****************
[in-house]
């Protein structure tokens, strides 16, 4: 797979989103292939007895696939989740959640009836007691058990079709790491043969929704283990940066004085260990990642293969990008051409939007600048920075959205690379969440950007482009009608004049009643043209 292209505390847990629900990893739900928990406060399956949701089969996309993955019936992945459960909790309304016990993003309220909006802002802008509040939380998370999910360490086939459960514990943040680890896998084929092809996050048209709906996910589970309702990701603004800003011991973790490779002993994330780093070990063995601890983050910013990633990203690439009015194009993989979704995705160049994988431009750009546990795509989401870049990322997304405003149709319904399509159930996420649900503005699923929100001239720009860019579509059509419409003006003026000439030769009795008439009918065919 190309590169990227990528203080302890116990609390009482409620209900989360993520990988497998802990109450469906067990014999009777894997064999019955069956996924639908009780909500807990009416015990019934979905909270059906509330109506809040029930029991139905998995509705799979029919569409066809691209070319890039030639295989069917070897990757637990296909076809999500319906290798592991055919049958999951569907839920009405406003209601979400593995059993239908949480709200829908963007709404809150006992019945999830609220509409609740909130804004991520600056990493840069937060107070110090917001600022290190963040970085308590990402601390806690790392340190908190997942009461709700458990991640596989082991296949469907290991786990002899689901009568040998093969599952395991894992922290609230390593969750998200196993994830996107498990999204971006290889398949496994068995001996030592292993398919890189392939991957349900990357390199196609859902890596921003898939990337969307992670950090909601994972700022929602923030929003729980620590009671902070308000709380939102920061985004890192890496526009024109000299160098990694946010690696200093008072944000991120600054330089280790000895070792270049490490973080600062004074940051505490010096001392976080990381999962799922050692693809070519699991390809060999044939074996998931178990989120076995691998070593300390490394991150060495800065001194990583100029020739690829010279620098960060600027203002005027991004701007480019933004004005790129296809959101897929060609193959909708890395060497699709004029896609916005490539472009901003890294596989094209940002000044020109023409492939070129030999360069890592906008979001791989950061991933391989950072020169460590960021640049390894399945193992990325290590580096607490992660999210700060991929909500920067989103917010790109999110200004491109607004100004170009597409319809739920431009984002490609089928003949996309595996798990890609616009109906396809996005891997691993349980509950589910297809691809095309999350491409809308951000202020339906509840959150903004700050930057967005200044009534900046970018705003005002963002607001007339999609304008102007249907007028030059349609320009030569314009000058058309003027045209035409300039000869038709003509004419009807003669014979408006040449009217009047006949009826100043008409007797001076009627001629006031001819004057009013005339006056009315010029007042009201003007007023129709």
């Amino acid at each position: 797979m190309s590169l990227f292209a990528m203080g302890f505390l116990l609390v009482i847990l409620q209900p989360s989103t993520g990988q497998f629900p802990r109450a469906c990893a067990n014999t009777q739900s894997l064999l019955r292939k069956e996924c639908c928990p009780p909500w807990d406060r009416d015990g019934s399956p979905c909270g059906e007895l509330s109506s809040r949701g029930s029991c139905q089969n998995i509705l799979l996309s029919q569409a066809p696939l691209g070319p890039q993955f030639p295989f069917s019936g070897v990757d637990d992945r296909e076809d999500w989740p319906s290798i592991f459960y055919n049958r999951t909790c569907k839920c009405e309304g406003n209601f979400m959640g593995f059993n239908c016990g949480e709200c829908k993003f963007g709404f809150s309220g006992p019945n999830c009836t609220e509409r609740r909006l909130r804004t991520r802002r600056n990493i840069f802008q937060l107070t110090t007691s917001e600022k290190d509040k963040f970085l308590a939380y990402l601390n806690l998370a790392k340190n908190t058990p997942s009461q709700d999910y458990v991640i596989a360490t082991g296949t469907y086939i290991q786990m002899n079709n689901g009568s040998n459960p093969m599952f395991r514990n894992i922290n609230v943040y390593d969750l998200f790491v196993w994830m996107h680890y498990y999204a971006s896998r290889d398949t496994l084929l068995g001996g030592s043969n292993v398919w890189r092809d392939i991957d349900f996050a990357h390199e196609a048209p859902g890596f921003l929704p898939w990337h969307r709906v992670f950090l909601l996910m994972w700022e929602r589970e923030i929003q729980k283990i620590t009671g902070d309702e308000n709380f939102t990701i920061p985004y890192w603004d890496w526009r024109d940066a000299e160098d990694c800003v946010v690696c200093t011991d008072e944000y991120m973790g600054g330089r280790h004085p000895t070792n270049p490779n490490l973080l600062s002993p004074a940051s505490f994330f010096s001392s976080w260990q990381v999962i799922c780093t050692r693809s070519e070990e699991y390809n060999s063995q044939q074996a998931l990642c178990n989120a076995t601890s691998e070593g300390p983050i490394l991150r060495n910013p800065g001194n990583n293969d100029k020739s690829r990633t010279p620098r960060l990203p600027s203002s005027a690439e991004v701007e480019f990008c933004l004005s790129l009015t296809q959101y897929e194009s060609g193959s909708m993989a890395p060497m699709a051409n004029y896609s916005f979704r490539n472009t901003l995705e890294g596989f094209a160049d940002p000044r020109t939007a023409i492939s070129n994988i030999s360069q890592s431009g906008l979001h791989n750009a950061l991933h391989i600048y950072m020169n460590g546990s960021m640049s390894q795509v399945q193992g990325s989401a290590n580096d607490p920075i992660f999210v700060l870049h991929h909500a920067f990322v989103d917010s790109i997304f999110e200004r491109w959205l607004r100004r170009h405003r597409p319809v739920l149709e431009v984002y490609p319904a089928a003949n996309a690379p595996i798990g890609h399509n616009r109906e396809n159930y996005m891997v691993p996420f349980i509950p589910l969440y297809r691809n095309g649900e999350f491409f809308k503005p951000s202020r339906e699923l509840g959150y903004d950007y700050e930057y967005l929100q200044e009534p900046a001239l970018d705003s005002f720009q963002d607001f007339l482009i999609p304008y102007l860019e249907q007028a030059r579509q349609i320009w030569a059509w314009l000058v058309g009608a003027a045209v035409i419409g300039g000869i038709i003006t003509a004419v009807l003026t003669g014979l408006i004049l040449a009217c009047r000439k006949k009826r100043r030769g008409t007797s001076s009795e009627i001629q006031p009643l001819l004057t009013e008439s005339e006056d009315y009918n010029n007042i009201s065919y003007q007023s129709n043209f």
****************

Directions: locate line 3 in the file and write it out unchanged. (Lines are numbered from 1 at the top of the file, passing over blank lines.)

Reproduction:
């Amino acid at each position: 797979m190309s590169l990227f292209a990528m203080g302890f505390l116990l609390v009482i847990l409620q209900p989360s989103t993520g990988q497998f629900p802990r109450a469906c990893a067990n014999t009777q739900s894997l064999l019955r292939k069956e996924c639908c928990p009780p909500w807990d406060r009416d015990g019934s399956p979905c909270g059906e007895l509330s109506s809040r949701g029930s029991c139905q089969n998995i509705l799979l996309s029919q569409a066809p696939l691209g070319p890039q993955f030639p295989f069917s019936g070897v990757d637990d992945r296909e076809d999500w989740p319906s290798i592991f459960y055919n049958r999951t909790c569907k839920c009405e309304g406003n209601f979400m959640g593995f059993n239908c016990g949480e709200c829908k993003f963007g709404f809150s309220g006992p019945n999830c009836t609220e509409r609740r909006l909130r804004t991520r802002r600056n990493i840069f802008q937060l107070t110090t007691s917001e600022k290190d509040k963040f970085l308590a939380y990402l601390n806690l998370a790392k340190n908190t058990p997942s009461q709700d999910y458990v991640i596989a360490t082991g296949t469907y086939i290991q786990m002899n079709n689901g009568s040998n459960p093969m599952f395991r514990n894992i922290n609230v943040y390593d969750l998200f790491v196993w994830m996107h680890y498990y999204a971006s896998r290889d398949t496994l084929l068995g001996g030592s043969n292993v398919w890189r092809d392939i991957d349900f996050a990357h390199e196609a048209p859902g890596f921003l929704p898939w990337h969307r709906v992670f950090l909601l996910m994972w700022e929602r589970e923030i929003q729980k283990i620590t009671g902070d309702e308000n709380f939102t990701i920061p985004y890192w603004d890496w526009r024109d940066a000299e160098d990694c800003v946010v690696c200093t011991d008072e944000y991120m973790g600054g330089r280790h004085p000895t070792n270049p490779n490490l973080l600062s002993p004074a940051s505490f994330f010096s001392s976080w260990q990381v999962i799922c780093t050692r693809s070519e070990e699991y390809n060999s063995q044939q074996a998931l990642c178990n989120a076995t601890s691998e070593g300390p983050i490394l991150r060495n910013p800065g001194n990583n293969d100029k020739s690829r990633t010279p620098r960060l990203p600027s203002s005027a690439e991004v701007e480019f990008c933004l004005s790129l009015t296809q959101y897929e194009s060609g193959s909708m993989a890395p060497m699709a051409n004029y896609s916005f979704r490539n472009t901003l995705e890294g596989f094209a160049d940002p000044r020109t939007a023409i492939s070129n994988i030999s360069q890592s431009g906008l979001h791989n750009a950061l991933h391989i600048y950072m020169n460590g546990s960021m640049s390894q795509v399945q193992g990325s989401a290590n580096d607490p920075i992660f999210v700060l870049h991929h909500a920067f990322v989103d917010s790109i997304f999110e200004r491109w959205l607004r100004r170009h405003r597409p319809v739920l149709e431009v984002y490609p319904a089928a003949n996309a690379p595996i798990g890609h399509n616009r109906e396809n159930y996005m891997v691993p996420f349980i509950p589910l969440y297809r691809n095309g649900e999350f491409f809308k503005p951000s202020r339906e699923l509840g959150y903004d950007y700050e930057y967005l929100q200044e009534p900046a001239l970018d705003s005002f720009q963002d607001f007339l482009i999609p304008y102007l860019e249907q007028a030059r579509q349609i320009w030569a059509w314009l000058v058309g009608a003027a045209v035409i419409g300039g000869i038709i003006t003509a004419v009807l003026t003669g014979l408006i004049l040449a009217c009047r000439k006949k009826r100043r030769g008409t007797s001076s009795e009627i001629q006031p009643l001819l004057t009013e008439s005339e006056d009315y009918n010029n007042i009201s065919y003007q007023s129709n043209f």